While it is not the literary masterpiece it might have been had Leigh Fermor been able to work his magic, it captures the joy of the open road, the fresh view he gives of Europe as it began to show the stresses that led to world war, and the glimpses of a long-lost life and innocence.
This illuminating collection shows a writer at his most inquisitive, gazing deeply under the surface of things and grappling with the difficulties of personal and collective memory.
Intensity, as well as Anna's voice, make reading this book a challenging but ultimately uplifting experience.
The Great War had a kaleidoscope of causes. Ms MacMillan tackles them all, with the blend of detail and sweeping observation that underpinned her earlier, prize-winning book “Peacemakers”, about the 1919 Treaty of Versailles and its aftermath.
This approving biography advances a vigorous defence of a woman whom history has often demonised as a venal reactionary: one who murdered without a second thought to protect her own interests, who squandered the national treasury on her own pleasures and who set back reform in China to preserve herself.
Appropriately, his prose is lighter than air, elegantly traversing aviators and eras. It means that as his balloonists embark on journeys full of danger and wonder, the reader is suspended in the basket alongside them.
To illustrate a later episode of religious conflict, he introduces the reader to a Holocaust survivor, a childhood acquaintance of Anne Frank. His account of Amsterdam’s physical growth is just as engrossing.
all who pick up this book will be taken by Brandon Stanton’s captivating photographs of NYC’s urban humanity.
Rich in poetry, charged with intensity, Consolations is magnificent, pretentious, thoroughly French, a hermit’s vodka-tossed paean to retreat and solitude.
This volume is a highly readable account of a war Europe completely misjudged in terms of bloodshed and cost—a war that destroyed three dynasties, remade the map of Europe and set the state for mankind’s bloodiest century.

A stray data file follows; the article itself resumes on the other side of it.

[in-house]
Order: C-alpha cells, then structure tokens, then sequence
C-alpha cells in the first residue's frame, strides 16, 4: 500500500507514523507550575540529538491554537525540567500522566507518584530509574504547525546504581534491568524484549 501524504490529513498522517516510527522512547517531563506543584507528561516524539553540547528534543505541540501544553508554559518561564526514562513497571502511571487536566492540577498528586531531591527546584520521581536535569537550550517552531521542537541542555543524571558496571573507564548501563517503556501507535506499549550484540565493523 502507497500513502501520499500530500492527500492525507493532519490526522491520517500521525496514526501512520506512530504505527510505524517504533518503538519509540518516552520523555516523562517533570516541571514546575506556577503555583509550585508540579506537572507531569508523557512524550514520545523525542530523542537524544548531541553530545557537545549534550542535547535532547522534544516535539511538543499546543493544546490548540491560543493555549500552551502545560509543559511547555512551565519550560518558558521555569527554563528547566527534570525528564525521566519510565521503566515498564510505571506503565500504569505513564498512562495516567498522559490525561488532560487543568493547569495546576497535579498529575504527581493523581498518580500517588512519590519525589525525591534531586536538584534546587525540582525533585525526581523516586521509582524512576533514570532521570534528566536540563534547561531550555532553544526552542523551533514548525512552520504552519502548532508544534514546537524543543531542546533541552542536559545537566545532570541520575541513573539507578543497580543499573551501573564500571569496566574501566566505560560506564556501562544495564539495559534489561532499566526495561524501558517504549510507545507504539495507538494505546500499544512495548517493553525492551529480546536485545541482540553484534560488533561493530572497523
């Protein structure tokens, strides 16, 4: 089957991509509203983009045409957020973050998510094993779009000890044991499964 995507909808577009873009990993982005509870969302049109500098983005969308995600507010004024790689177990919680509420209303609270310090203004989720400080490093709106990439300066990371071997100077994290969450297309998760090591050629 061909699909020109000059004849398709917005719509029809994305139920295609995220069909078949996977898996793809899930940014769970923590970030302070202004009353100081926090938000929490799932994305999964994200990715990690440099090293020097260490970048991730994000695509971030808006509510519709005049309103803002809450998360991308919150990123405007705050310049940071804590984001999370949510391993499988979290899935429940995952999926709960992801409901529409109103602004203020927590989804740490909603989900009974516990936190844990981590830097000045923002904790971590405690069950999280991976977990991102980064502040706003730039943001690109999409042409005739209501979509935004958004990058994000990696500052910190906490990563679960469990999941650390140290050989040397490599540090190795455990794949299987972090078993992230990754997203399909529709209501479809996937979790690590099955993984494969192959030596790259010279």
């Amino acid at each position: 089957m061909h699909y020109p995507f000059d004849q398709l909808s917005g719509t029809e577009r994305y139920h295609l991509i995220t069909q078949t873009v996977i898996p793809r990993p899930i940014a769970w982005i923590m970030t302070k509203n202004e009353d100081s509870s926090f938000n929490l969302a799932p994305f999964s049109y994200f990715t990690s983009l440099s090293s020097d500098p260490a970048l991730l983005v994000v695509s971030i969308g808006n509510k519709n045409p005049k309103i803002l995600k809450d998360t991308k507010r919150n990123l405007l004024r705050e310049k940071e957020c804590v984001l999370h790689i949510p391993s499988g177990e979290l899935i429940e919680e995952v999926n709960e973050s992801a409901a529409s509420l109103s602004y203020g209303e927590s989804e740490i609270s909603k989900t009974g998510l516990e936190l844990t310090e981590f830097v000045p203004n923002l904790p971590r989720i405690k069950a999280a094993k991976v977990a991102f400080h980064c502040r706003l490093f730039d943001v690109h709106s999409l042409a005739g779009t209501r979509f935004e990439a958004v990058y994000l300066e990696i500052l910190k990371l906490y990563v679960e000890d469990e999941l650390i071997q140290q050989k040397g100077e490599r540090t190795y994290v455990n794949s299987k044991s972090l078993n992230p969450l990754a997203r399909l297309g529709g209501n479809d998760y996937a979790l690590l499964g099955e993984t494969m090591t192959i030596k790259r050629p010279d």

This excellent book is horrific but essential reading for all who want to understand the darkness that lies at the heart of one of the world's most important revolutions.
The author's analysis of the Battle of Kursk is first-class. His only mistake in the background to the battle is to repeat the misconception that the Soviets' Operation Mars in November 1942, a major attack on the Rzhev salient, was a coequal offensive with Operation Uranus to surround the Sixth Army at Stalingrad.
It’s in moments like these that Ripley succeeds in making our own culture and our own choices seem alien — quite a feat for an institution as familiar and fiercely defended as high school. The question is whether the startling perspective provided by this masterly book can also generate the will to make changes.
Ms. Gezari portrays AF4's activities in Maiwand, along with the Human Terrain System as a whole, as well-intentioned but tragically misguided...Ms. Gezari is deeply skeptical that the Army's experiment can fulfill the objectives imagined by the soldiers and scholars who created it.
It is a must read for historians and those with an interest in a good story within a well developed narrative.
...appalled or pleasantly surprised by strange ingredients; and, from yurt to hovel, delighted by the local hospitality. Lin-Liu’s journey is a bold palate-awakening adventure, endearingly rendered.
Astill’s excursions, however, give the book its spice, its masala. “The Great Tamasha” is a book of breadth rather than depth. It buzzes with field trips and brisk interviews that sometimes bring insight, and more often momentum and freshness.
Proceeding by way of themed accumulation of detail, Kynaston assembles endless stories...to create what sometimes feels like a faultlessly researched big picture and, at others, more like immersion in a great vat of random, undigested trivia.
...Ms. Feigel's intelligent and lucidly written book is continuously interesting and illuminating, in places even brilliant in the way she catches the mood of a time when everything seemed in flux...
A solid blend of the descriptive and the prescriptive, with plenty of lessons that will be of interest to Asia hands, investors and policymakers.